25 years ago, today (August 15th, 1989), I immigrated from the U.K. to Canada - one of the biggest changes that I have ever chosen to bring about. The remembrance of this transition is what prompted this blog post. 

I had visited Canada on several occasions over the previous decade or so, but in 1988, I decided to stay for a longer period of time - (five weeks, in fact) and to travel out west to fulfil a dream of mine. I had seen a friend's pictures of his journey through the mountains on the Rocky Mountaineer train (then, VIA rail), and had always wanted to do that - to sit in the bubble car and take in vista after vista. 

In August, 1988, I brought that ambition into fruition, flying to Calgary and then taking the train through to Vancouver. Nothing could have prepared me for what I was to see (though one Japanese tourist told me off when she found out that I had, at that time, not been to Scotland before coming to the Rockies!!). The splendour and magnificence of the mountains - one peak after another - pierced something deep within and I know that they continue to call to me even to this day. 

My 5-day stay in Vancouver forever imprinted a love for this city in my heart and, together with the ferry trip to Victoria, marked me for life. "You had me at... lakes, trees, and mountains!"

When I returned to Toronto for my final week in Canada that year, my brother and his wife took me to visit their friends, Geoff and Sandy. I had known Geoff from way back, and it was at his kitchen table that the seed was sown about coming to live in Canada permanently. In fact, I still refer to this as the 'table of decision'! 

After I had been back in the U.K. for a month or so, I  found myself thinking - I don't want to reach the age of 60 and wonder 'what if' I had moved to Canada. Once you have reached that stage, you HAVE to go, or you'll always wonder.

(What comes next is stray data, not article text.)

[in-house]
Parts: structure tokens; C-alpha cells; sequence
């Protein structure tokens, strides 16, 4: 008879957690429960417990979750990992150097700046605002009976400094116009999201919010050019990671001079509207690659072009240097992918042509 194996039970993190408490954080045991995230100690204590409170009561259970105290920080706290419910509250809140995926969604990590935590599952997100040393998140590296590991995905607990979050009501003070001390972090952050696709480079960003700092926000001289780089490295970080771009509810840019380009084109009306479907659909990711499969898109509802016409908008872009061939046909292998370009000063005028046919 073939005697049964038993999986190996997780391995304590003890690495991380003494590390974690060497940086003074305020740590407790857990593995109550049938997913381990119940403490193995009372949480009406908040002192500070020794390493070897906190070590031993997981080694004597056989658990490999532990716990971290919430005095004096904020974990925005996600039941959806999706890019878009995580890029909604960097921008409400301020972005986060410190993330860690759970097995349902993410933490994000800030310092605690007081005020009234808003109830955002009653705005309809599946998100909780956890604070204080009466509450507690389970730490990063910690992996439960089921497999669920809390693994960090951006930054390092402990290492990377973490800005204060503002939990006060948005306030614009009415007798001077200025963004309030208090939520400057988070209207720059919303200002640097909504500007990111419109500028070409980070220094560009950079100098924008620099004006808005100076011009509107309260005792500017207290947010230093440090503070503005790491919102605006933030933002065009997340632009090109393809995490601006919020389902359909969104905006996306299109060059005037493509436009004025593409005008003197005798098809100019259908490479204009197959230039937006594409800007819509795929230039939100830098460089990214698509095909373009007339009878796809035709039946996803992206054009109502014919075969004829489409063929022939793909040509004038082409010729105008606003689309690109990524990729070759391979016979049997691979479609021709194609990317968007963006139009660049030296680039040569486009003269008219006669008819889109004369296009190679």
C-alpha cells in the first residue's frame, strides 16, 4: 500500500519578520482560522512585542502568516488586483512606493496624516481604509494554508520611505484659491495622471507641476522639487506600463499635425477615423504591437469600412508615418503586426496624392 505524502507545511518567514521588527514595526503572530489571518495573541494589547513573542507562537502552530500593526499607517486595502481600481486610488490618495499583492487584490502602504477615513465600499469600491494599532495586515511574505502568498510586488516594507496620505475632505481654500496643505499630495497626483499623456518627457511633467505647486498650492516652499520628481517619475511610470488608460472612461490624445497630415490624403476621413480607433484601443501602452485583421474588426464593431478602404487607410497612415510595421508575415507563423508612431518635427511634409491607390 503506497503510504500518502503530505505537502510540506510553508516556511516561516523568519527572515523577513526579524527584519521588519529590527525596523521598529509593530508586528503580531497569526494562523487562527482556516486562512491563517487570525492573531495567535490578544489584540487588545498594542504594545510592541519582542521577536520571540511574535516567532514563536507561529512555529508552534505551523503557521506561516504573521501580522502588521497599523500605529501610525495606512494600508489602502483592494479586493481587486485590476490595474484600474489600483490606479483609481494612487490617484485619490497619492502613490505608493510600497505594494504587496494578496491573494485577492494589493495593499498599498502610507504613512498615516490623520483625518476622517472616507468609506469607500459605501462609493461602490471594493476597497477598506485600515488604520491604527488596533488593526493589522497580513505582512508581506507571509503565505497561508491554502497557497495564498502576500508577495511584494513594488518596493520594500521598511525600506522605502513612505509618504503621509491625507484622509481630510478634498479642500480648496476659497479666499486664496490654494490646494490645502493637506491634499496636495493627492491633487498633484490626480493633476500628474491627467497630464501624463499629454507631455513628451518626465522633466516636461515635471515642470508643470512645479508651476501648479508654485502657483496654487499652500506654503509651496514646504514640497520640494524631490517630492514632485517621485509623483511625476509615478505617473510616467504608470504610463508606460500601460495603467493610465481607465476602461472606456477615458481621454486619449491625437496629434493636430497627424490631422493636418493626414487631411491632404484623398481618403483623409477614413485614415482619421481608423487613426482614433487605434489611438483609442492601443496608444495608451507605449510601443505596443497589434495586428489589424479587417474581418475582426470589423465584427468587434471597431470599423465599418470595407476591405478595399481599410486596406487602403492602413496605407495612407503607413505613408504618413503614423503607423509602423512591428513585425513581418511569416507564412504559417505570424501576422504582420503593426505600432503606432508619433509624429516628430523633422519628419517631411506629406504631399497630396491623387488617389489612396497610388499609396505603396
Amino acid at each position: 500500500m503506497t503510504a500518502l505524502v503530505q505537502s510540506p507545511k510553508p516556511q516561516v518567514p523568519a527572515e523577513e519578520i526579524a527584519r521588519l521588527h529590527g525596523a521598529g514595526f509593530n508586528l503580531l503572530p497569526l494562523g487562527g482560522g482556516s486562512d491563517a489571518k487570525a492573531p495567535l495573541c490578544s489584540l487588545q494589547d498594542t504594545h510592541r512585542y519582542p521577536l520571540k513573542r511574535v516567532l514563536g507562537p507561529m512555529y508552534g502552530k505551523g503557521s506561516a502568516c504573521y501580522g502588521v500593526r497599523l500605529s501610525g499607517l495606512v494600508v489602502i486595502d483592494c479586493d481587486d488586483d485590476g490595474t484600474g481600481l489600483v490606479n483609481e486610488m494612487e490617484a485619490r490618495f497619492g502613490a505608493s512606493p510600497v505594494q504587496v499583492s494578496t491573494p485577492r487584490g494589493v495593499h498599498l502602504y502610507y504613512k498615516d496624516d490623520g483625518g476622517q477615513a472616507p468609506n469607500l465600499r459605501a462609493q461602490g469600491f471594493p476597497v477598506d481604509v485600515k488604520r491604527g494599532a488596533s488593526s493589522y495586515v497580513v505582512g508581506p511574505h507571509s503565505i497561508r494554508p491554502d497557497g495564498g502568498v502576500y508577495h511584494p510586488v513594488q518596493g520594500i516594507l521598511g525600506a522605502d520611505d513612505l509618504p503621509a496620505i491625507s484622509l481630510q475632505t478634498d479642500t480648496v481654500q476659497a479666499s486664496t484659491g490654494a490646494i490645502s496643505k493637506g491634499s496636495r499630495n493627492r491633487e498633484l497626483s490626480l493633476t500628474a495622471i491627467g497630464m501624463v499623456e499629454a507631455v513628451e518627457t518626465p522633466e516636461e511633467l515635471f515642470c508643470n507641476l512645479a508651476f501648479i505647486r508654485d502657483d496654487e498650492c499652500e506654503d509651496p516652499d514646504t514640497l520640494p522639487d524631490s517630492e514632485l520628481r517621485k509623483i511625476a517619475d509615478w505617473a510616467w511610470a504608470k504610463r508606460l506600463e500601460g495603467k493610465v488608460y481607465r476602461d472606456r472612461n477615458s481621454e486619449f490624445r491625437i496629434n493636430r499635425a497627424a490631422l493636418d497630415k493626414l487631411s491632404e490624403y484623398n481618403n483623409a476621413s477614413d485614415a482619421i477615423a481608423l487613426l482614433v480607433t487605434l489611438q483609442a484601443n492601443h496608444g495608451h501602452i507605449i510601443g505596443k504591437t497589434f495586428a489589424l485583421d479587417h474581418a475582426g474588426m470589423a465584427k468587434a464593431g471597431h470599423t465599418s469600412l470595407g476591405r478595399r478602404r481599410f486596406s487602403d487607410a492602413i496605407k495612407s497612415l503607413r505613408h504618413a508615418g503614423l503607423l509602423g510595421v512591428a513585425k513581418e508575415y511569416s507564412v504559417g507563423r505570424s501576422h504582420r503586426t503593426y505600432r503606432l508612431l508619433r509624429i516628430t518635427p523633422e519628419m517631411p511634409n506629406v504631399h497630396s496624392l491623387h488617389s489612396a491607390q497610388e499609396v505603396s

I remember some of my friends told me that they felt I was very brave to be making such a change. To be quite honest, it didn't feel that way at all. What I remember is a sense of excitement and freedom. And the inner happiness of knowing that, at the tender age of 38, I could uproot myself and redefine my life from a new perspective, in a new country. 

It was relatively easier for me than for many others - I had a roof over my head, thanks to the kindness of my brother and sister-in-law, who took me in for my first few months in Canada. I also had a secure teaching post with the Scarborough Board of Education. I also had the names and addressed of a couple of mutual friends to call upon. Nevertheless, it was still a challenge and I will always be grateful to those who helped to ease the transition - on both sides of the pond. 

To get back to what I was saying about change..... I knew that before I could embrace that which was going to be new in my life, I would have to let go of some elements that had been part of my life up until then. Familiar surroundings, culture, friendships, workplace - even aspects of language and verbal expressions  - these were all about to undergo a transformation. While I have been blessed with wonderful long-lasting friendships that are as strong as ever today.... the physical distance from those friends was a challenge to be faced. Inevitably, some of those friendships gently dissolved and I had to embrace that reality.
Of course, family is family - wherever you are - and those relationships have also deepened, in spite of the miles that separate. 




Change can be scary. There is a part of us that gets comfortable with the status quo and resists anything that 'upsets the apple cart'.